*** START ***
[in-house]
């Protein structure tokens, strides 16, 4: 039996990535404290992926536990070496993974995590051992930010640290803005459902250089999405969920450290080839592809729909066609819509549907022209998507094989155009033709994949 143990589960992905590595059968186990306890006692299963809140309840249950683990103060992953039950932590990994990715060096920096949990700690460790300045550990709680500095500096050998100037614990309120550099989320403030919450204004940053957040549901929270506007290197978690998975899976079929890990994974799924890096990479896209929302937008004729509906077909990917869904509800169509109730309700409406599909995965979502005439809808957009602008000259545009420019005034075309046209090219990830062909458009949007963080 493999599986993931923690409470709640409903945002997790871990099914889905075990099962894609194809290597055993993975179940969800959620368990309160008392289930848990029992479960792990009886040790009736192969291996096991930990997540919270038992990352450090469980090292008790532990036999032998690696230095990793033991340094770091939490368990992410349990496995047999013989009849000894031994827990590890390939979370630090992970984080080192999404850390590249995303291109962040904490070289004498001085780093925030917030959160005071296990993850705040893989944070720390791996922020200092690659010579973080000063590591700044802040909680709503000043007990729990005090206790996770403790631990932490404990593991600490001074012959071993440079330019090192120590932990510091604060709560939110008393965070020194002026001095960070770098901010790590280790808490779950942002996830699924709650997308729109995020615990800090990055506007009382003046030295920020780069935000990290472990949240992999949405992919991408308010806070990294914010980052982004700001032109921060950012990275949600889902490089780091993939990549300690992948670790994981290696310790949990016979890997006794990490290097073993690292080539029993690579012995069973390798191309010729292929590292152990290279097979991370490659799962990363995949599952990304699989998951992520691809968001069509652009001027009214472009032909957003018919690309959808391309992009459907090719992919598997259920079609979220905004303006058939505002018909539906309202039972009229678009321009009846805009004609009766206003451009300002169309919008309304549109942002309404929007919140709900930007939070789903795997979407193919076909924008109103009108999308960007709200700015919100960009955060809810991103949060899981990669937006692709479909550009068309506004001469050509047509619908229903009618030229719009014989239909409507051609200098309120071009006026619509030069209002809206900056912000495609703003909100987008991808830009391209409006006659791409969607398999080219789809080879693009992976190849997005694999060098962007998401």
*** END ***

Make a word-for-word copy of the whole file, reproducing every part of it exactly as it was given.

[in-house]
């Protein structure tokens, strides 16, 4: 039996990535404290992926536990070496993974995590051992930010640290803005459902250089999405969920450290080839592809729909066609819509549907022209998507094989155009033709994949 143990589960992905590595059968186990306890006692299963809140309840249950683990103060992953039950932590990994990715060096920096949990700690460790300045550990709680500095500096050998100037614990309120550099989320403030919450204004940053957040549901929270506007290197978690998975899976079929890990994974799924890096990479896209929302937008004729509906077909990917869904509800169509109730309700409406599909995965979502005439809808957009602008000259545009420019005034075309046209090219990830062909458009949007963080 493999599986993931923690409470709640409903945002997790871990099914889905075990099962894609194809290597055993993975179940969800959620368990309160008392289930848990029992479960792990009886040790009736192969291996096991930990997540919270038992990352450090469980090292008790532990036999032998690696230095990793033991340094770091939490368990992410349990496995047999013989009849000894031994827990590890390939979370630090992970984080080192999404850390590249995303291109962040904490070289004498001085780093925030917030959160005071296990993850705040893989944070720390791996922020200092690659010579973080000063590591700044802040909680709503000043007990729990005090206790996770403790631990932490404990593991600490001074012959071993440079330019090192120590932990510091604060709560939110008393965070020194002026001095960070770098901010790590280790808490779950942002996830699924709650997308729109995020615990800090990055506007009382003046030295920020780069935000990290472990949240992999949405992919991408308010806070990294914010980052982004700001032109921060950012990275949600889902490089780091993939990549300690992948670790994981290696310790949990016979890997006794990490290097073993690292080539029993690579012995069973390798191309010729292929590292152990290279097979991370490659799962990363995949599952990304699989998951992520691809968001069509652009001027009214472009032909957003018919690309959808391309992009459907090719992919598997259920079609979220905004303006058939505002018909539906309202039972009229678009321009009846805009004609009766206003451009300002169309919008309304549109942002309404929007919140709900930007939070789903795997979407193919076909924008109103009108999308960007709200700015919100960009955060809810991103949060899981990669937006692709479909550009068309506004001469050509047509619908229903009618030229719009014989239909409507051609200098309120071009006026619509030069209002809206900056912000495609703003909100987008991808830009391209409006006659791409969607398999080219789809080879693009992976190849997005694999060098962007998401």